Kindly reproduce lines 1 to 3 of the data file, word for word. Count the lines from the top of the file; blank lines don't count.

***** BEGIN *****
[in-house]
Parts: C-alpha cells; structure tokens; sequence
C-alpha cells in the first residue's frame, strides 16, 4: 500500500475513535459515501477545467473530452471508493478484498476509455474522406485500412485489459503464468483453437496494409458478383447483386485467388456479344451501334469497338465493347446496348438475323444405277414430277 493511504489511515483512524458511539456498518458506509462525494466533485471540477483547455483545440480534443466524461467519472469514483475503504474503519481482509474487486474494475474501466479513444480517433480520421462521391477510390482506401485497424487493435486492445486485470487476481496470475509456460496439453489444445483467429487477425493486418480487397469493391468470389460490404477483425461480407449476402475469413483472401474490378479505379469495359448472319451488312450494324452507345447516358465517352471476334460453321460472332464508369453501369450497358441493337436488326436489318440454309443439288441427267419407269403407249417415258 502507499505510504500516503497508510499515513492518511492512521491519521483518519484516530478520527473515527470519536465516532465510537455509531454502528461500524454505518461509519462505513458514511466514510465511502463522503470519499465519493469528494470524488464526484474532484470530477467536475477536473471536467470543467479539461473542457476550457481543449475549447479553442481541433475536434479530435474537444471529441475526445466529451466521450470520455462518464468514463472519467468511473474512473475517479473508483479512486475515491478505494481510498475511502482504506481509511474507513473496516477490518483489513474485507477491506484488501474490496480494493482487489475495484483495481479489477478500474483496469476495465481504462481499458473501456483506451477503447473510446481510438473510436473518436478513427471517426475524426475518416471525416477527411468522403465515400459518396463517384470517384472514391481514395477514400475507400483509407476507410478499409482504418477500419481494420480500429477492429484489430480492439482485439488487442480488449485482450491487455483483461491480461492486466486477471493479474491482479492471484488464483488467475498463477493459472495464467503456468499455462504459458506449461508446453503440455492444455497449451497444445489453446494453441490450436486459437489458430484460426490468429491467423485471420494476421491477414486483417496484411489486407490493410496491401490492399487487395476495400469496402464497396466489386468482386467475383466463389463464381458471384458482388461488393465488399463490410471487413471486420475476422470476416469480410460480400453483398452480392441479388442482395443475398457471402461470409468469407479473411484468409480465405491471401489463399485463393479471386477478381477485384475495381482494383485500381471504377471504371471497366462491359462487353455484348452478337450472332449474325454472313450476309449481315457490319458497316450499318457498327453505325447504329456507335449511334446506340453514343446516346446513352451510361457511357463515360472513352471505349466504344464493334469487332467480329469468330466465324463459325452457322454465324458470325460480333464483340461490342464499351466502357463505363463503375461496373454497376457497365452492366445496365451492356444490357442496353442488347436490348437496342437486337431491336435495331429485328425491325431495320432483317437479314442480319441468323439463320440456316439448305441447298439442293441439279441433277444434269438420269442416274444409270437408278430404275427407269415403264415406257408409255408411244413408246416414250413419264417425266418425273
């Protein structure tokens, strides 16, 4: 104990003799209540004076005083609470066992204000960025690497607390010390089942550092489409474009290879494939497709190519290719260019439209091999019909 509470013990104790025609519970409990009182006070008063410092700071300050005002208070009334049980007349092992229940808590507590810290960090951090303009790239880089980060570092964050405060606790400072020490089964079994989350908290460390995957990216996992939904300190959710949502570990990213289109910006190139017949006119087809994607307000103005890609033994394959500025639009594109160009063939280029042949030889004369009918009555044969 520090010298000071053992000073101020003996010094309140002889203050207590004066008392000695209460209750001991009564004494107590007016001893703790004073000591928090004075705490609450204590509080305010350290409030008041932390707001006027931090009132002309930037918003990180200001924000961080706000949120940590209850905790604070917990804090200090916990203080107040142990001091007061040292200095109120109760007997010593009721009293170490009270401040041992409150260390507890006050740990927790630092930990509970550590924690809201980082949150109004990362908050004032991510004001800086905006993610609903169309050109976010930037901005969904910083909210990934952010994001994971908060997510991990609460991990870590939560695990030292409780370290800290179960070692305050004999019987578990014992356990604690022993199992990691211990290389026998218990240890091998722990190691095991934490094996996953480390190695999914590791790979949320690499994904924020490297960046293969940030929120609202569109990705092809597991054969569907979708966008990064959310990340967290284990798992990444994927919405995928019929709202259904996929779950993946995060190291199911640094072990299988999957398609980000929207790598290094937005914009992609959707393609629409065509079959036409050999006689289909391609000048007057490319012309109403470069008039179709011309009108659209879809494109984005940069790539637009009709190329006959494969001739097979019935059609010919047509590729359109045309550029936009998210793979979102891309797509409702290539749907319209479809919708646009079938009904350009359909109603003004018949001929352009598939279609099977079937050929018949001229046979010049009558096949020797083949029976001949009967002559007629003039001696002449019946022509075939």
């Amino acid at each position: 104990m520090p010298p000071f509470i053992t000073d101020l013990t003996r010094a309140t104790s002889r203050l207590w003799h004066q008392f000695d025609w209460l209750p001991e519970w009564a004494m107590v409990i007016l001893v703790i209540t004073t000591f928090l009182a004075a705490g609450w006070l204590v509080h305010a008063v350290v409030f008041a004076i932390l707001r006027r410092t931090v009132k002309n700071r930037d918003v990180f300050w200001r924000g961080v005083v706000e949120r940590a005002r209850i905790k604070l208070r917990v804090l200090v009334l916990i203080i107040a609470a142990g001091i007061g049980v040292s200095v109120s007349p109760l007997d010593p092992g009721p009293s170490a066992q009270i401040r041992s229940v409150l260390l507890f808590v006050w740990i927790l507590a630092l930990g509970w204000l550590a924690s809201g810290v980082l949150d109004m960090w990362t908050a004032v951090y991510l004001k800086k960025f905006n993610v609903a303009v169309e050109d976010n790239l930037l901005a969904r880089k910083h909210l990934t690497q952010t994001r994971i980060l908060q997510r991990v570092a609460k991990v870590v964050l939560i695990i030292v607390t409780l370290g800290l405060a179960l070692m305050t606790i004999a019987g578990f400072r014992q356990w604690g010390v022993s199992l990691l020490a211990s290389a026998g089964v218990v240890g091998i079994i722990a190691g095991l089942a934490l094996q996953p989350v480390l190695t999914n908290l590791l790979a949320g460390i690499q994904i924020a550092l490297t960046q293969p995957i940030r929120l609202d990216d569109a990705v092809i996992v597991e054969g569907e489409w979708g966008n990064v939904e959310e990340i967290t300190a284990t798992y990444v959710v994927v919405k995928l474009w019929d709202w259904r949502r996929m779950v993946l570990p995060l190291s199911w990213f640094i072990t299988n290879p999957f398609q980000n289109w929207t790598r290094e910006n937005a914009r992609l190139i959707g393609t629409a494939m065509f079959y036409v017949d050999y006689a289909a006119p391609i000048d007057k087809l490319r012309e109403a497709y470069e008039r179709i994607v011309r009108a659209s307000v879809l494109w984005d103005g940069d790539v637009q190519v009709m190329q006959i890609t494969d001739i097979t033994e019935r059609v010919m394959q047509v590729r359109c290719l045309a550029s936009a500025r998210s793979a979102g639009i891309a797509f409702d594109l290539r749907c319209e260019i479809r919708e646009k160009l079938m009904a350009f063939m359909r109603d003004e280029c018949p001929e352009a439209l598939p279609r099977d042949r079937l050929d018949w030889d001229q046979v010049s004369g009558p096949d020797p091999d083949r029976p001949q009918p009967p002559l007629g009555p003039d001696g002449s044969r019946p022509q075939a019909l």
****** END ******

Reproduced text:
[in-house]
Parts: C-alpha cells; structure tokens; sequence
C-alpha cells in the first residue's frame, strides 16, 4: 500500500475513535459515501477545467473530452471508493478484498476509455474522406485500412485489459503464468483453437496494409458478383447483386485467388456479344451501334469497338465493347446496348438475323444405277414430277 493511504489511515483512524458511539456498518458506509462525494466533485471540477483547455483545440480534443466524461467519472469514483475503504474503519481482509474487486474494475474501466479513444480517433480520421462521391477510390482506401485497424487493435486492445486485470487476481496470475509456460496439453489444445483467429487477425493486418480487397469493391468470389460490404477483425461480407449476402475469413483472401474490378479505379469495359448472319451488312450494324452507345447516358465517352471476334460453321460472332464508369453501369450497358441493337436488326436489318440454309443439288441427267419407269403407249417415258 502507499505510504500516503497508510499515513492518511492512521491519521483518519484516530478520527473515527470519536465516532465510537455509531454502528461500524454505518461509519462505513458514511466514510465511502463522503470519499465519493469528494470524488464526484474532484470530477467536475477536473471536467470543467479539461473542457476550457481543449475549447479553442481541433475536434479530435474537444471529441475526445466529451466521450470520455462518464468514463472519467468511473474512473475517479473508483479512486475515491478505494481510498475511502482504506481509511474507513473496516477490518483489513474485507477491506484488501474490496480494493482487489475495484483495481479489477478500474483496469476495465481504462481499458473501456483506451477503447473510446481510438473510436473518436478513427471517426475524426475518416471525416477527411468522403465515400459518396463517384470517384472514391481514395477514400475507400483509407476507410478499409482504418477500419481494420480500429477492429484489430480492439482485439488487442480488449485482450491487455483483461491480461492486466486477471493479474491482479492471484488464483488467475498463477493459472495464467503456468499455462504459458506449461508446453503440455492444455497449451497444445489453446494453441490450436486459437489458430484460426490468429491467423485471420494476421491477414486483417496484411489486407490493410496491401490492399487487395476495400469496402464497396466489386468482386467475383466463389463464381458471384458482388461488393465488399463490410471487413471486420475476422470476416469480410460480400453483398452480392441479388442482395443475398457471402461470409468469407479473411484468409480465405491471401489463399485463393479471386477478381477485384475495381482494383485500381471504377471504371471497366462491359462487353455484348452478337450472332449474325454472313450476309449481315457490319458497316450499318457498327453505325447504329456507335449511334446506340453514343446516346446513352451510361457511357463515360472513352471505349466504344464493334469487332467480329469468330466465324463459325452457322454465324458470325460480333464483340461490342464499351466502357463505363463503375461496373454497376457497365452492366445496365451492356444490357442496353442488347436490348437496342437486337431491336435495331429485328425491325431495320432483317437479314442480319441468323439463320440456316439448305441447298439442293441439279441433277444434269438420269442416274444409270437408278430404275427407269415403264415406257408409255408411244413408246416414250413419264417425266418425273